Discuss anything to do with modern day drag racing here

Moderators: timetravel, ukdrn

 #38724  by ahensman
It would seem that the economic challenges of running the NHRA tour are beginning to show.
For the past few races, there have been bye runs (and more than one bye in the same class) in all NHRA professional classes except for Pro Stock Bike.

Earlier this season, Bob Vandergriif closed up his two car top fuel team at a moments notice. He stated it was due to personal reasons as a result of the owner of his primary sponsor passing away, but his sponsor was in the US oil field service industry which has taken a major hit since OPEC decided to flood the market with crude oil, thus making it uneconomic for US oil production.

However, two less top fuelers doesn't explain why NHRA is struggling to fill a 16 car field in both Funny Car and Pro Stock, and that's even with "local yokel" drivers being contracted in by NHRA to ensure a full field.

So it looks like NHRA drag racing has some serious economic hurdles to overcome if they wish to maintain or expand their fan base going forward.

Personally, I have attended the Mopar Mile High Nationals in my adopted hometown of Denver for the past dozen or so years, but after looking at the entry list for this year, I'm hesitating before making any plans. Unlike other years, I have not booked my ticket ahead of time and with only 10 regular fuelers, 12 regular funnies, 12 regular Pro Stockers and 13 regular bikes entered, I might just sit and watch the highlights on the telly this year.

How is the racing economy over in UK?
 #38730  by ahensman
Ironically, there is a post on today from the new NHRA Vice President of Public Relations & Communications (Terry Blount) outlining what the organization sees as a successful new marketing plan.

The report highlights a 72% increase in television viewership, but makes no mention as to if actual fan attendance is up or down. It could simply be that 72% of fans have switched from attending the races in person to watching them for free on their TV. When you watch the TV coverage and look at the stands, there's a lot of empty seats in the stands, even the more expensive seats at the start line.

Maybe the fact that ticket prices have increased by over 20% might be a factor in that TV increase. Last year, I paid about US$60 per day to attend the Mile High Nationals. This year and thanks to additional fees added by the track owners, the same daily ticket is about $85 which (to me) is not a good deal when you consider the shrinking entry list.

A 20+% price hike to watch 20+% less racing just doesn't sound like a good deal to me. Especially when I can watch the races on TV in the comfort of my air conditioned home. For those who haven't been to Denver in July, typical temperature in the stands is a shade-less 100F (38C) and no clouds. Plus the Bandimere seats are Aluminium which scolds your bum every time you sit down.

Anyhow, the NHRA posting makes interesting promotional reading even if the organization appears to be in denial about the shrinkage in the number of racers.
 #38733  by ukdrn
I don't know the official entry figures but things seems to be okay.
I know Santa Pod are having to come up with new ideas all the time to get people through the gate.
The venue has changed over time and now features more shows and things like monster trucks etc.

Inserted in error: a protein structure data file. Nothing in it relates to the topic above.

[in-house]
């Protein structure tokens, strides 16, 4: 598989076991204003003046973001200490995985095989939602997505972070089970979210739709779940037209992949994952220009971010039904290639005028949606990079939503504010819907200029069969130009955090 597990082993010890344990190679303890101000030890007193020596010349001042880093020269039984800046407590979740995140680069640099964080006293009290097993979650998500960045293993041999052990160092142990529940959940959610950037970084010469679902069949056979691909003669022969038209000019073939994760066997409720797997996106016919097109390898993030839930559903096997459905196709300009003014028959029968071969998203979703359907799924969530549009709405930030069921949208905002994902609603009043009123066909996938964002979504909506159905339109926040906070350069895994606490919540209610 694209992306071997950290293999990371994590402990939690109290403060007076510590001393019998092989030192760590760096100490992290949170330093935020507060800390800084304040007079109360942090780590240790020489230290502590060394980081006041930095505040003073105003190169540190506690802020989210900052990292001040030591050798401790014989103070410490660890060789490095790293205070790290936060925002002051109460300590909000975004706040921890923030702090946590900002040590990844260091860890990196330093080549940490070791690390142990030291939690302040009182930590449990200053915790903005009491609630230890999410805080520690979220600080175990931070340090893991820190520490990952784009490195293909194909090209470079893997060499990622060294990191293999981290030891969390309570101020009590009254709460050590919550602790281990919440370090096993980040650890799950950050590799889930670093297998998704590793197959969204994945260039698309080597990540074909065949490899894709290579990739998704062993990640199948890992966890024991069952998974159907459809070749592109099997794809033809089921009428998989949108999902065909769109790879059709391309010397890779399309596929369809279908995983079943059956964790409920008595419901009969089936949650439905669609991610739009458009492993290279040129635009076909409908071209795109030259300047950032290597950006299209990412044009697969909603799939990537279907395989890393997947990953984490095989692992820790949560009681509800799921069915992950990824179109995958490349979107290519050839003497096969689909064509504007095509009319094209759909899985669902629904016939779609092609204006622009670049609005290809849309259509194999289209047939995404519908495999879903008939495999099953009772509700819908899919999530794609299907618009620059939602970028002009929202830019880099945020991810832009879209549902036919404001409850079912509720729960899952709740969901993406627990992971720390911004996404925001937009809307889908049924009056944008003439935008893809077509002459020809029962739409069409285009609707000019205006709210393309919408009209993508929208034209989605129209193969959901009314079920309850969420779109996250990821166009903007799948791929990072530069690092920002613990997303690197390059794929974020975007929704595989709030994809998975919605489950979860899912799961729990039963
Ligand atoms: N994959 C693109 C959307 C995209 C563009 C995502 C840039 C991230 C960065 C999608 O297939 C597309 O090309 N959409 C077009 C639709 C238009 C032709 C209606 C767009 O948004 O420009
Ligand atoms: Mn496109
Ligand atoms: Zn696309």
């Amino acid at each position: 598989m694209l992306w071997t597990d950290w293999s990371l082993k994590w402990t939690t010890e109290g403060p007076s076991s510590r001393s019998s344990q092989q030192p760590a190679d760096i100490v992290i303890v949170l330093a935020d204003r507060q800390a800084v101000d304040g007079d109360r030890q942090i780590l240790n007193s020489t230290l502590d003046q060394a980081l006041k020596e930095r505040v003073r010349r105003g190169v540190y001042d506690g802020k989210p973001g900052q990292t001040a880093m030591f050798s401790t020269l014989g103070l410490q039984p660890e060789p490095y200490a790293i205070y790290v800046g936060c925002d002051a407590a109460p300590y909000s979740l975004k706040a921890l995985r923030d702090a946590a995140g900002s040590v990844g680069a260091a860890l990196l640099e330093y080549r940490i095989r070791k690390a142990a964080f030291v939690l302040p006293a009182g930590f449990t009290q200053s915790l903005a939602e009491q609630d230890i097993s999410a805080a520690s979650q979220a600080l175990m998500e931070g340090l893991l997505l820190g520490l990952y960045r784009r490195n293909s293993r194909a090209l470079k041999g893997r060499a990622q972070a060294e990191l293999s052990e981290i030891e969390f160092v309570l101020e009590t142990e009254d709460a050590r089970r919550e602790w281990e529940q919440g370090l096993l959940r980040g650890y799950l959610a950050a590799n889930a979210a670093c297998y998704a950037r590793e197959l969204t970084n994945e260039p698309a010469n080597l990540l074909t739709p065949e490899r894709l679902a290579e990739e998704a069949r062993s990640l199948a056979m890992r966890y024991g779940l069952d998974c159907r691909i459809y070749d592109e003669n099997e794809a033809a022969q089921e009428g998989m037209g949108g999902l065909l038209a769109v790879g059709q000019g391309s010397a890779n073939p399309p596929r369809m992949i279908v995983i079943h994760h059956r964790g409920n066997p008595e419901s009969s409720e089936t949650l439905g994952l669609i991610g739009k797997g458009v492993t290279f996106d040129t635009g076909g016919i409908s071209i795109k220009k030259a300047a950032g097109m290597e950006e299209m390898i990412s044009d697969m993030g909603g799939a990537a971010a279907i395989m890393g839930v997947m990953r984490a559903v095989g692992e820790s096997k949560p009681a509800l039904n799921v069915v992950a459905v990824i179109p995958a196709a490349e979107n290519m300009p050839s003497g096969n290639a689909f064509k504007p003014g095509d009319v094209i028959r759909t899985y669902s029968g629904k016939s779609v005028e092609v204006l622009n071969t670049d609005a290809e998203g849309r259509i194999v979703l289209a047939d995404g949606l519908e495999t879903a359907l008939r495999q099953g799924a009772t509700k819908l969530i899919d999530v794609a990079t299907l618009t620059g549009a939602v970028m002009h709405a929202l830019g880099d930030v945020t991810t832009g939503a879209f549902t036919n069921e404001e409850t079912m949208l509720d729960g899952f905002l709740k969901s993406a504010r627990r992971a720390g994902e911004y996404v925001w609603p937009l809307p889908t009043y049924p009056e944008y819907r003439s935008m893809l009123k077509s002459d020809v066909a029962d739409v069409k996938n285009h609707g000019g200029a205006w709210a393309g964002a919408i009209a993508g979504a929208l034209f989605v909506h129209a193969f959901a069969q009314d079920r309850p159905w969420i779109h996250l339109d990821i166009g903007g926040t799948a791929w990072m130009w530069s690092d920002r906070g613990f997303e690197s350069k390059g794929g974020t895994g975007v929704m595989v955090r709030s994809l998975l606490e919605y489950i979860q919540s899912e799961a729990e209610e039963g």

The Easter drag meeting meeting has now become the festival of power and has many different things going on like drifting.

Entry wise the recent Summer Nationals a sportsman meeting had a decent entry of 275 competitors.
Many things effect meeting attendance over here, the main thing being the weather.
 #38742  by ahensman
One more shrinkage!!!

Kendall Oil sponsored Pro Stock owner and driver V Gaines announce his immediate retirement from the sport, stating that the "fun has gone out of it".
He has been a regular on the NHRA tour for 20 years and it is hard to see him decide to move on.

This years Pro Stock car class has probably become the most un-interesting of all the classes with Ken Black's two car Summit Racing team winning every race.

Clearly, NHRA's decision to move to fuel injection has had an effect even though they claimed it is advancement. All Ken Black did was go out and adopted Bo Buntner into his team because Bo had been running fuel injection on his gas powered cars in lower classes. Have money, will win. It's amazing what a casino cleaning company (Ken Black) can achieve, huh?

The whole US Pro Stock situation reminds me of how the Brooklyn and London Heavies killed off the fledgling class way back in earlier UK racing history, and they weren't even proper Pro Stocks but rather very fast American built Super Stockers that obliterated the home grown racers such as Kevin Pilling, Keith Harvie and adopted Brit Gary (El Go-Go) Goggin.
 #38745  by torment
Pro stock is a can't knock kb racing for winning.they got the best guy first.
Pro modified is more entertaining for the fans.
 #38746  by ahensman
There's a saying here in the States, "What goes around, comes around" and Torment's comment about Pro Stock being a joke echoes former Pro Stock superstar Warren Johnson's comments at the time he and his awesome development shop pulled out of PS racing a few years back.

WJ had become so disillusioned with the class and the restrictions placed by NHRA upon innovative development that he pretty much declared the class a joke. His point was that if a racer did something innovative, then he was compelled to let everyone else know what it was which (in turn) meant large speed shop companies (who just happened to be power hungry major NHRA sponsors) would manufacture that new technology and sell it to anyone who could cough up the greenbacks. In short, WJ decided enough was enough when it came to winning by shelling out big bucks. In essence, the class had become one big corporate joke.